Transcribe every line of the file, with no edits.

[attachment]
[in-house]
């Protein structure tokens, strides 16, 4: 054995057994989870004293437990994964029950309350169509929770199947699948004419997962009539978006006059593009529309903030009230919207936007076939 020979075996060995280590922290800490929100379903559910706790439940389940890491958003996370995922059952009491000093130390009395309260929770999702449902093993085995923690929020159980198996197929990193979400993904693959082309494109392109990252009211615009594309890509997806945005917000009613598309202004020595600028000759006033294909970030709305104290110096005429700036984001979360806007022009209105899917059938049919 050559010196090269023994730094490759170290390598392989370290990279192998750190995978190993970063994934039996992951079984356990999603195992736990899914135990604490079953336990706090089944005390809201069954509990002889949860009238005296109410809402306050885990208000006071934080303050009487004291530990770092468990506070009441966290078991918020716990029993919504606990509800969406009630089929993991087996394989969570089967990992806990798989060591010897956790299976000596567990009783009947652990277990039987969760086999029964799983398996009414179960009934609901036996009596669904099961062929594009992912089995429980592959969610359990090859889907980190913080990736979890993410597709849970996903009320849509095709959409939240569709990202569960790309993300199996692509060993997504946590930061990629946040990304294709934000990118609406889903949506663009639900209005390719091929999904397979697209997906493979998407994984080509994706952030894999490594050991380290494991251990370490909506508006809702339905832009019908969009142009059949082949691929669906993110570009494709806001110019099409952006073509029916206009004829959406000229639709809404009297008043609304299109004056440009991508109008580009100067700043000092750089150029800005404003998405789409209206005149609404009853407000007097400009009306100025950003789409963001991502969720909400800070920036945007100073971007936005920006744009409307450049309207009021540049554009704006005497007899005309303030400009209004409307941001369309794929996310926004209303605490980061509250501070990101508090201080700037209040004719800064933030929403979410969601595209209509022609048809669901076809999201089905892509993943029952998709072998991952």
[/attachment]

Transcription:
[in-house]
């Protein structure tokens, strides 16, 4: 054995057994989870004293437990994964029950309350169509929770199947699948004419997962009539978006006059593009529309903030009230919207936007076939 020979075996060995280590922290800490929100379903559910706790439940389940890491958003996370995922059952009491000093130390009395309260929770999702449902093993085995923690929020159980198996197929990193979400993904693959082309494109392109990252009211615009594309890509997806945005917000009613598309202004020595600028000759006033294909970030709305104290110096005429700036984001979360806007022009209105899917059938049919 050559010196090269023994730094490759170290390598392989370290990279192998750190995978190993970063994934039996992951079984356990999603195992736990899914135990604490079953336990706090089944005390809201069954509990002889949860009238005296109410809402306050885990208000006071934080303050009487004291530990770092468990506070009441966290078991918020716990029993919504606990509800969406009630089929993991087996394989969570089967990992806990798989060591010897956790299976000596567990009783009947652990277990039987969760086999029964799983398996009414179960009934609901036996009596669904099961062929594009992912089995429980592959969610359990090859889907980190913080990736979890993410597709849970996903009320849509095709959409939240569709990202569960790309993300199996692509060993997504946590930061990629946040990304294709934000990118609406889903949506663009639900209005390719091929999904397979697209997906493979998407994984080509994706952030894999490594050991380290494991251990370490909506508006809702339905832009019908969009142009059949082949691929669906993110570009494709806001110019099409952006073509029916206009004829959406000229639709809404009297008043609304299109004056440009991508109008580009100067700043000092750089150029800005404003998405789409209206005149609404009853407000007097400009009306100025950003789409963001991502969720909400800070920036945007100073971007936005920006744009409307450049309207009021540049554009704006005497007899005309303030400009209004409307941001369309794929996310926004209303605490980061509250501070990101508090201080700037209040004719800064933030929403979410969601595209209509022609048809669901076809999201089905892509993943029952998709072998991952």